Former world number one Maria Sharapova made a winning comeback to the tour on Wednesday following her 15-month doping ban, beating Italian Roberta Vinci in straight sets in the first round of the Stuttgart Grand Prix.The 30-year-old Russian, three-time winner on Stuttgart’s clay courts, received a controversial wild card for the German tournament, having had no ranking points after more than a year out following her suspension for banned substances.She had a nervous start in front of a supportive crowd but quickly found her strokes and her trademark shrieks to power past the world number 36 7-5 6-3 and set up a second-round clash against fellow Russian Ekaterina Makarova.“It’s the best feeling in the world. To know I would be walking back into the arena was very special,” Sharapova said in a courtside interview. “I was waiting for this moment for a long time.”She added: “When I am on the court, because I have been doing it for so long, even though you are rusty and trying to get a rhythm, you try to block everything out. I am a competitor by nature. That’s when I am at my best.”Sharapova has also received invitations to play in Madrid and Rome and will find out in May whether she will be given a wild card for the French Open.Her initial two-year suspension was reduced to 15 months after she tested positive at the 2016 Australian Open for meldonium, a medication the Russian had been taking within the rules but which was then reclassified as a banned drug.“It’s important to play, points, games, sets. It is a journey that officially starts today and I look forward to playing as many matches as I can.”Sharapova was clearly nervous at the start, firing three forehands long in the first game, double-faulting on her first service game point and being broken by the Italian for a quick 2-0 lead.It took 15 minutes for Sharapova to win her first game but she gradually improved her service, started attacking Vinci’s serve and clinched the first set after an hour.Sharapova, growing in confidence with every point despite a dozen unforced errors in the first set, broke the Italian early in the second, and her 11th ace put her 5-3 ahead.She broke the 34-year-old again to secure her first win on her first match point.
The programme was held last month and was run by the Papua New Guinea Olympic Committee.The programme was presented in two parts;1. Why values are important to them2. Understanding the Olympic ValuesTeam PNG’s HERO programme athletes and 2015 Pacific Games basketballers, Dia Muri, Betty Angula and Karate athlete, Andrew Molen facilitated the OVEP sessions.Having athletes facilitate the sessions allowed for a more powerful interaction with the students.The first session was held on March 30 at Kumin Primary School followed by North Mendi Primary school the next day.They also had to opportunity to run a session with students from the Mendi School of Nursing. The sessions incorporated fun activities designed to emphasize the values.A session on basketball drills was also held with local players on April 1 and was led by Muri and Angula.Programme coordinator, Shareena Tanabi said they were very excited about running the programme in Mendi and enjoyed the experience in meeting and working with the students and the local athletes there.“The OVEP programme provides educational awareness on the important Olympic Values of Respect, Excellence and Friendship and how our own PNG athletes and other athletes around the world use this to better themselves in their sporting career and in their personal lives as well,” said Tanabi.She said the programme had also been received well in other centers in the Highlands including Hides and Mt. Hagen and the team was pleased with delivering another successful session for the students in Mendi.“These are very important values for us and we are glad that we can share that with the students and athletes in Mendi this time,” said Tanabi.Tanabi thanked ExxonMobil PNG for their support of the OVEP and Basketball PNG for providing resources for the visit.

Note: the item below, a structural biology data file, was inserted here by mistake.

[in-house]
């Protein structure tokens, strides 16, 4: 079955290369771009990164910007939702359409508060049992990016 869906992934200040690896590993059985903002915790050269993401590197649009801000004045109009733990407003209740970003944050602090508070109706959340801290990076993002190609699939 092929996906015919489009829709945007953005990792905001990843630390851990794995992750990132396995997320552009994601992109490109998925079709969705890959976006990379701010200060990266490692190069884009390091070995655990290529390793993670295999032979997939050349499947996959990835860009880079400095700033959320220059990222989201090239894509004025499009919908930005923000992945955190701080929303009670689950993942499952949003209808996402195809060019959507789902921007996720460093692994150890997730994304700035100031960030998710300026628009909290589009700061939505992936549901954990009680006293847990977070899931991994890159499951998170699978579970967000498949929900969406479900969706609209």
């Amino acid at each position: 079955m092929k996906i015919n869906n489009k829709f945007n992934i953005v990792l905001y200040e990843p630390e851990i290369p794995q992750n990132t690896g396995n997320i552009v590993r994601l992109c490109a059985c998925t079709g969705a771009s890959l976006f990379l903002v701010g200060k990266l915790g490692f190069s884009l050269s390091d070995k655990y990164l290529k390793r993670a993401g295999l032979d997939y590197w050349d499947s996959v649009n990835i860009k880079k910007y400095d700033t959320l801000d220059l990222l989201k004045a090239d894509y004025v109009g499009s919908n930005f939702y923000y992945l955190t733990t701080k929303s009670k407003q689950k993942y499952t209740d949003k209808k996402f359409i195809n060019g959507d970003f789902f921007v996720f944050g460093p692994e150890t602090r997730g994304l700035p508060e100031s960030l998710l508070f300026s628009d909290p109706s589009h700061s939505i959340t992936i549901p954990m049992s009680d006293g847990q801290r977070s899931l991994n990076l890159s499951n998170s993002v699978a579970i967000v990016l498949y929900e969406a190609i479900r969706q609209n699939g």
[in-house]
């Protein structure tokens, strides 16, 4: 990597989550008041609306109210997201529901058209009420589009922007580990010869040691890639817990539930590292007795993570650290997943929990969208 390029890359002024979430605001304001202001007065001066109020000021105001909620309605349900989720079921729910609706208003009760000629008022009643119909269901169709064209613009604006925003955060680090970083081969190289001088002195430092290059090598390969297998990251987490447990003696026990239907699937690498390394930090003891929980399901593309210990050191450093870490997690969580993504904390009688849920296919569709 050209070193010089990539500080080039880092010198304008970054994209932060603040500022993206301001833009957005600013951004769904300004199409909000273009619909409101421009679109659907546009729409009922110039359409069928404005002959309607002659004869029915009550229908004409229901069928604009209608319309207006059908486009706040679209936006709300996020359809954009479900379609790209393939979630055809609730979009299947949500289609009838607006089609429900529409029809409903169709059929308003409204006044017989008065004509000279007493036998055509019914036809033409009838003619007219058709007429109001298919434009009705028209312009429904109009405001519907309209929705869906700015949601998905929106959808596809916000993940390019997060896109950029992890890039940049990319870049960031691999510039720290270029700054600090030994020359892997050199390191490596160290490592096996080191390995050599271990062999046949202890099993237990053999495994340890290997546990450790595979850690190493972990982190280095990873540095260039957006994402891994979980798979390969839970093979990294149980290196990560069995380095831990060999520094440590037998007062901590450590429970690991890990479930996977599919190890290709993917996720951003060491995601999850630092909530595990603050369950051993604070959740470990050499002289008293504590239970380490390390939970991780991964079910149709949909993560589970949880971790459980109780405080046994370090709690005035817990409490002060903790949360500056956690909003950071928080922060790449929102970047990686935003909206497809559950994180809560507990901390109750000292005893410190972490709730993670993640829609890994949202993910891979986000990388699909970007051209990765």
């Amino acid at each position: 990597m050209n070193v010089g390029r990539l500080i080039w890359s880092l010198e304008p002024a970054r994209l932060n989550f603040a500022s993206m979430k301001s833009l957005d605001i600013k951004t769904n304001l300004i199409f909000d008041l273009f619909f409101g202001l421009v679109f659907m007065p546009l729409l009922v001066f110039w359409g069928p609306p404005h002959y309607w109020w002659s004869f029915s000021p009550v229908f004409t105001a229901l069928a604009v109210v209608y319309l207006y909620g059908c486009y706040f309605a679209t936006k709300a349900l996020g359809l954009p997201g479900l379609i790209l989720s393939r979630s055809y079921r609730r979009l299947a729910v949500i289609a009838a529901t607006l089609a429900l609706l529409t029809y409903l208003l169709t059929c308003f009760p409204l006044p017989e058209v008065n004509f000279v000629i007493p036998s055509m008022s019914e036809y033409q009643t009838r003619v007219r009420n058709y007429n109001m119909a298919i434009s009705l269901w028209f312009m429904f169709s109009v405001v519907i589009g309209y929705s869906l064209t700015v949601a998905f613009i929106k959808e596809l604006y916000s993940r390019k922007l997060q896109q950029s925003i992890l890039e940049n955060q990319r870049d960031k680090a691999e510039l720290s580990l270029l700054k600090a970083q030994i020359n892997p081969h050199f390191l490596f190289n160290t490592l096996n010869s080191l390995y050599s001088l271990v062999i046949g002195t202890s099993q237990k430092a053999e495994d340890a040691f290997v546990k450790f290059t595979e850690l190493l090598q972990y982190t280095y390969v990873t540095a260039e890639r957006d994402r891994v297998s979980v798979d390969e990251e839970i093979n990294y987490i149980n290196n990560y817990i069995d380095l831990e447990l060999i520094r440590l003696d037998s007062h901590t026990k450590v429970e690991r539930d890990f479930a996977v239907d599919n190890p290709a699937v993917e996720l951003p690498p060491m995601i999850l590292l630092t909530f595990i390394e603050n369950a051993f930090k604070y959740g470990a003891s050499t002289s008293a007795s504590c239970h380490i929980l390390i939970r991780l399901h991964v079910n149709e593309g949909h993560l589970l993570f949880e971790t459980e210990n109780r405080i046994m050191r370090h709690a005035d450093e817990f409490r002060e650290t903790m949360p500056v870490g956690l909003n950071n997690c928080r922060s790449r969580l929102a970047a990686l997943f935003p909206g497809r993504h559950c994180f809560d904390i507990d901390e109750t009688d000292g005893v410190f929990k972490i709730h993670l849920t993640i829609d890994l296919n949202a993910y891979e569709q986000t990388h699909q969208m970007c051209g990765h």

Ramos-Vinolas beat the world No 1 on Murray’s return from an elbow injury in the third round of the Monte Carlo Masters last week, and he looked poised for a repeat.But Ramos-Vinolas missed a chance to serve for the match and it was Murray who came through 2-6 6-4 7-6 (7-4) in a little under three hours.In the semi-finals he will face fourth seed Dominic Thiem, who will be looking for a third British scalp of the week after knocking out Kyle Edmund and Dan Evans.”It was obviously a very tough match,” said Murray. “It was kind of the opposite of the match we had last week, where probably today he deserved to win, he created a lot more chances, he served for the match and couldn’t quite get it.”Last week I had 4-0, I felt like I had all of the chances and sometimes on clay matches happen this way so I’m very happy to get through.”I started coming to the net more and volleying, I felt like I started to dictate more of the points and that was a big difference.”Ramos-Vinolas is in the form of his life having risen to a career high ranking 19 and he dominated the opening stages, taking five straight games after Murray started with a comfortable hold.The second set went with serve for the first nine games, but Ramos-Vinolas was left to rue three missed break points to serve for the match as Murray held and then immediately broke for the first time in the match to level at one set all.The Scot, though, failed to build on that momentum as he was broken in the first game of the third set.However, Ramos-Vinolas had to take an injury timeout for blisters when leading 2-1 and Murray pounced to break back at 2-2.Ramos-Vinolas had the chance to serve it out when he broke again for 5-4, but nerves seemed to get the better of him as three errors handed Murray the break back.Murray raced out to a 4-0 lead in the tie-break and saw it out as Ramos-Vinolas’ efforts took their toll.Murray will have at least one more match to work on his fitness before he heads to the key French Open warm-up events in Madrid and Rome.The Wimbledon champion faces Thiem in Saturday’s semis after the Austrian ended Japanese lucky loser Yuichi Sugita’s unlikely run to the quarters 6-1 6-2.”I knew he was in great shape after beating three great players before me,” Thiem said. “My game plan was to take him out of his comfort zone. I sliced a lot and tried to play with high spin.”Rafael Nadal’s quest for a 10th Barcelona title continued with a 7-6 (7-1) 6-2 win against Korean qualifier Chung Hyeon. He will face the winner of the match between Russia’s Karen Khachanov or Argentine Horacio Zeballos.